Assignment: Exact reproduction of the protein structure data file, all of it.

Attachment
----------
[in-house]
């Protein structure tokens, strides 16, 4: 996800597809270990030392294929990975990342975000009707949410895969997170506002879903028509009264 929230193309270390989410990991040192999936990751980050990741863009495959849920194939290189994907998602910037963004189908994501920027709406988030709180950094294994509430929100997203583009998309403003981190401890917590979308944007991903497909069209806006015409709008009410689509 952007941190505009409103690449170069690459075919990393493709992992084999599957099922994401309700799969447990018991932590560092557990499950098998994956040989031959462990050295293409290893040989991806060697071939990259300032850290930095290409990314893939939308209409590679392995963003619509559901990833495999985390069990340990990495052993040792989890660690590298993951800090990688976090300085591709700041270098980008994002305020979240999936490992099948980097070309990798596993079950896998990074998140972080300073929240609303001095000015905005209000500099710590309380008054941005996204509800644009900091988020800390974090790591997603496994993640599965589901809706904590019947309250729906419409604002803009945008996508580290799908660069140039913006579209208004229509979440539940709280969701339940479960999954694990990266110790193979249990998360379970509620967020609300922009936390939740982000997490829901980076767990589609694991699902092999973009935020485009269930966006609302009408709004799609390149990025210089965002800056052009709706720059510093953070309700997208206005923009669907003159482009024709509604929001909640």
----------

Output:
[in-house]
């Protein structure tokens, strides 16, 4: 996800597809270990030392294929990975990342975000009707949410895969997170506002879903028509009264 929230193309270390989410990991040192999936990751980050990741863009495959849920194939290189994907998602910037963004189908994501920027709406988030709180950094294994509430929100997203583009998309403003981190401890917590979308944007991903497909069209806006015409709008009410689509 952007941190505009409103690449170069690459075919990393493709992992084999599957099922994401309700799969447990018991932590560092557990499950098998994956040989031959462990050295293409290893040989991806060697071939990259300032850290930095290409990314893939939308209409590679392995963003619509559901990833495999985390069990340990990495052993040792989890660690590298993951800090990688976090300085591709700041270098980008994002305020979240999936490992099948980097070309990798596993079950896998990074998140972080300073929240609303001095000015905005209000500099710590309380008054941005996204509800644009900091988020800390974090790591997603496994993640599965589901809706904590019947309250729906419409604002803009945008996508580290799908660069140039913006579209208004229509979440539940709280969701339940479960999954694990990266110790193979249990998360379970509620967020609300922009936390939740982000997490829901980076767990589609694991699902092999973009935020485009269930966006609302009408709004799609390149990025210089965002800056052009709706720059510093953070309700997208206005923009669907003159482009024709509604929001909640």